The stranger put his hand on George's shoulder. "But you do celebrate the holiday, George. You gave me food and drink and warmed me when I was cold and hungry. The woman with child will bear a son and he will become a great doctor. The policeman you helped will go on to save 19 people from being killed by terrorists. The young man who tried to rob you will make you a rich man and not take any for himself. That is the season is all about and you keep it as good as any man."

George was taken aback by all this homeless man had said. "And how do you know all this?" asked George.

"Trust me, George. I have the inside track on this sort of thing. And when your days are done here you will be with Martha again."

The stranger moved toward the door. "If you will excuse me, George, I have to go now. I have to go home where there is a big celebration planned."

George watched as the old leather jacket and the torn pants that the stranger was wearing faded into a white robe and a golden light began to fill the room.

"You see, George ... it's My birthday. Merry Christmas, and you gave me a great present. You live the spirit of Christmas."

George fell to his knees and replied, "Happy Birthday, Jesus."

This story is better than any greeting card.
MERRY CHRISTMAS AND GOD BLESS!

Now clear the lump from your throat, blow your nose, and send this to those who might enjoy the spirit of Christmas too!

Sunday, December 22, 2013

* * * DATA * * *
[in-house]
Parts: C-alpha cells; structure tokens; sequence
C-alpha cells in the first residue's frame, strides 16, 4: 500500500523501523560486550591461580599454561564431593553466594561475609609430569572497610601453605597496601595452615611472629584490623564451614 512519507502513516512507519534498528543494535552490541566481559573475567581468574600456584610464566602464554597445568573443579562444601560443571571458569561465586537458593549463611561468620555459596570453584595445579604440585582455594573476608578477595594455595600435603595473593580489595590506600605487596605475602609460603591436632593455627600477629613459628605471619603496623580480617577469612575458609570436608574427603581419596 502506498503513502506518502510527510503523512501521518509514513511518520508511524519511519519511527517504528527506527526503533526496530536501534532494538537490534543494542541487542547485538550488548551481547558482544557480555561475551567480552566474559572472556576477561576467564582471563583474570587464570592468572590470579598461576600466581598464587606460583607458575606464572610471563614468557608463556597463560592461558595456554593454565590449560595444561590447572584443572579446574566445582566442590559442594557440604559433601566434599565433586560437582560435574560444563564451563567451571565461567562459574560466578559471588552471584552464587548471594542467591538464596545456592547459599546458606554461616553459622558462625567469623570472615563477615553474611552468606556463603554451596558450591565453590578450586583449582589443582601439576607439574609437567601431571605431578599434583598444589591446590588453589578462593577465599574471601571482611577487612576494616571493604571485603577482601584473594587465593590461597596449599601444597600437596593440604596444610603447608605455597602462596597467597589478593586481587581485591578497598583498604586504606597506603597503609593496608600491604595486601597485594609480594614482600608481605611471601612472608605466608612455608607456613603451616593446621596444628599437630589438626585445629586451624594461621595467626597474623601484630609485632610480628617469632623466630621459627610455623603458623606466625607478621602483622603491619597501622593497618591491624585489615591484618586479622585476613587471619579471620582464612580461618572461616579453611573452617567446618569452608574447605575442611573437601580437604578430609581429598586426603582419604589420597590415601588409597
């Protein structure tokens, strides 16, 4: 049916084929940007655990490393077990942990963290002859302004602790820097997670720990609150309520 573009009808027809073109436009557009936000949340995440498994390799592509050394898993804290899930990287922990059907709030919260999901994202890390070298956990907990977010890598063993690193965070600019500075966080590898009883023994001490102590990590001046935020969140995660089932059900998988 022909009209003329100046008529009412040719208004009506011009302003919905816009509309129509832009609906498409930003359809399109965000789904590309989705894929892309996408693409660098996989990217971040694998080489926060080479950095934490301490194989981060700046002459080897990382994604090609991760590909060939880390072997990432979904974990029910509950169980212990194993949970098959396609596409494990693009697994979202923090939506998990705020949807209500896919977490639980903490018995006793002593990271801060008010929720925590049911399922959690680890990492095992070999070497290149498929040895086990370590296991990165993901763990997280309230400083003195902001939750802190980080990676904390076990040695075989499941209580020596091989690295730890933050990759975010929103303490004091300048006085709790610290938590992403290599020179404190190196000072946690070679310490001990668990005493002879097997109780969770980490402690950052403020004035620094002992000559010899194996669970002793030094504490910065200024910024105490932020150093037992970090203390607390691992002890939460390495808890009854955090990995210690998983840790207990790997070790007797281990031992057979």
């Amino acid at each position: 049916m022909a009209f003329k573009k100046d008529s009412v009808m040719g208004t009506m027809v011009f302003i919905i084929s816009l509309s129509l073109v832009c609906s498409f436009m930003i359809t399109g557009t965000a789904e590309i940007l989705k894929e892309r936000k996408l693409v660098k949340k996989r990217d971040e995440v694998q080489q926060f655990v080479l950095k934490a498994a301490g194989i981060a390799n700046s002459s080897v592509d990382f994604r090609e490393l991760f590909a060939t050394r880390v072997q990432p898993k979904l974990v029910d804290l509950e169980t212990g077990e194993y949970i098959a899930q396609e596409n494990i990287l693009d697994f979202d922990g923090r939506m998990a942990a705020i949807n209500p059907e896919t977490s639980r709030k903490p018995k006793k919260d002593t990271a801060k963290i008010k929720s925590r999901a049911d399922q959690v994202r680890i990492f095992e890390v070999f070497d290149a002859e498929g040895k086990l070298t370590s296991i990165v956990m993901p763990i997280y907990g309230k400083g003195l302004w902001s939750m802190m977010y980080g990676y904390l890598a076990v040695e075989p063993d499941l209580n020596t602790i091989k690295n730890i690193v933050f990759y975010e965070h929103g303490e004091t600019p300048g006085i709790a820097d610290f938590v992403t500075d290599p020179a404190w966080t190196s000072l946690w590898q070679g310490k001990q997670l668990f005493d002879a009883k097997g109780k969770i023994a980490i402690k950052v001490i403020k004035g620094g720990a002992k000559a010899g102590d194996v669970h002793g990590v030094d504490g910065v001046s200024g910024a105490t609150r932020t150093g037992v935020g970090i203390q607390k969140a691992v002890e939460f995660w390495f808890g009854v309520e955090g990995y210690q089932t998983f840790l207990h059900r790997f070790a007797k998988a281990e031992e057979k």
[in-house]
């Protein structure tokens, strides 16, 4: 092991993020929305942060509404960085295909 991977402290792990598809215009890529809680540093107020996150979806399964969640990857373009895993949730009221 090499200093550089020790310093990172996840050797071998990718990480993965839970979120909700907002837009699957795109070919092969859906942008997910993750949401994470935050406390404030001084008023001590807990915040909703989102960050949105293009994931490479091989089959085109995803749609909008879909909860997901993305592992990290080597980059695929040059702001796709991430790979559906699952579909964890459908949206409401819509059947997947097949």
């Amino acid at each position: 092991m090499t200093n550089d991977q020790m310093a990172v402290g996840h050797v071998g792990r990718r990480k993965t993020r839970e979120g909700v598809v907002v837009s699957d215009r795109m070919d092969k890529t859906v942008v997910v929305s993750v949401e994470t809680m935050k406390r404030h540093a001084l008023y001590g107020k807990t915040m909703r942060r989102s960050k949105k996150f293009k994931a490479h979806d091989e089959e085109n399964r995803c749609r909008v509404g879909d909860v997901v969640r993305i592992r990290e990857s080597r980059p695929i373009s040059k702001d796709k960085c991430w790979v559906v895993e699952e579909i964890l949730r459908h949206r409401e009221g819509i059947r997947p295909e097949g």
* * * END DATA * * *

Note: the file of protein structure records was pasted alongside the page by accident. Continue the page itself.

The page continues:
Unintended Consequences

Sometimes what is said, and what is meant are two different ideas and as such there are unintended consequences... as this short story demonstrates.

A minister was completing a temperance sermon. With great emphasis he said, 'If I had all the beer in the world, I'd take it and pour it into the river.'

With even greater emphasis he said, 'And if I had all the wine in the world, I'd take it and pour it into the river.'

And then finally, shaking his fist in the air, he said, 'And if I had all the whiskey in the world, I'd take it and pour it into the river.'

Sermon complete, he sat down...

The song leader stood very cautiously and announced with a smile, nearly laughing, 'For our closing song, let us sing Hymn #365, 'Shall We Gather at the River.'

Saturday, December 21, 2013

38 Things You Wished You Had Done BEFORE You Were Old

They say youth is wasted on the young. So, what are you doing to prevent wasting yours?  I wish I had this list 30 years ago.  Still, as Jonathan Swift wrote: No wise man ever wished to be younger."  Take these to heart.

1. Not traveling when you had the chance.
Being you (young) means you have a lot less responsibilities. Traveling becomes infinitely harder the older you get, especially if you have a family and need to pay the way for three-plus people instead of just yourself.
“There are three cures for ennui: sleep, drink and travel."
--D.H. Lawrence

2. Not learning another language.
Boy, remember how much you hated Spanish, French, or Latin in School? You will kick yourself when you realize you took three years of language in high school and remember none of it and English is NOT spoken everywhere.

3. Left a Bad Relationship Sooner

If it is not working, learn to leave, but first learn to love yourself. We all think the relationship we are in may get better, but you already know it will not, so you just pour good effort in a bad situation. No one who ever gets out of a bad relationship looks back without wishing they made the move sooner.
Two halves do not make a whole in a healthy relationship; it takes two wholes.”
-- Patricia Fry


4. Not using sunscreen
Hard to believe we used to actually put baby oil on us when we were young!! Wrinkles, moles, and skin cancer can largely be avoided if you protect yourself.  Oh, and remember that Baz Luhrmann song, “Everybody's Free (To Wear Sunscreen)?”  Well, he was right!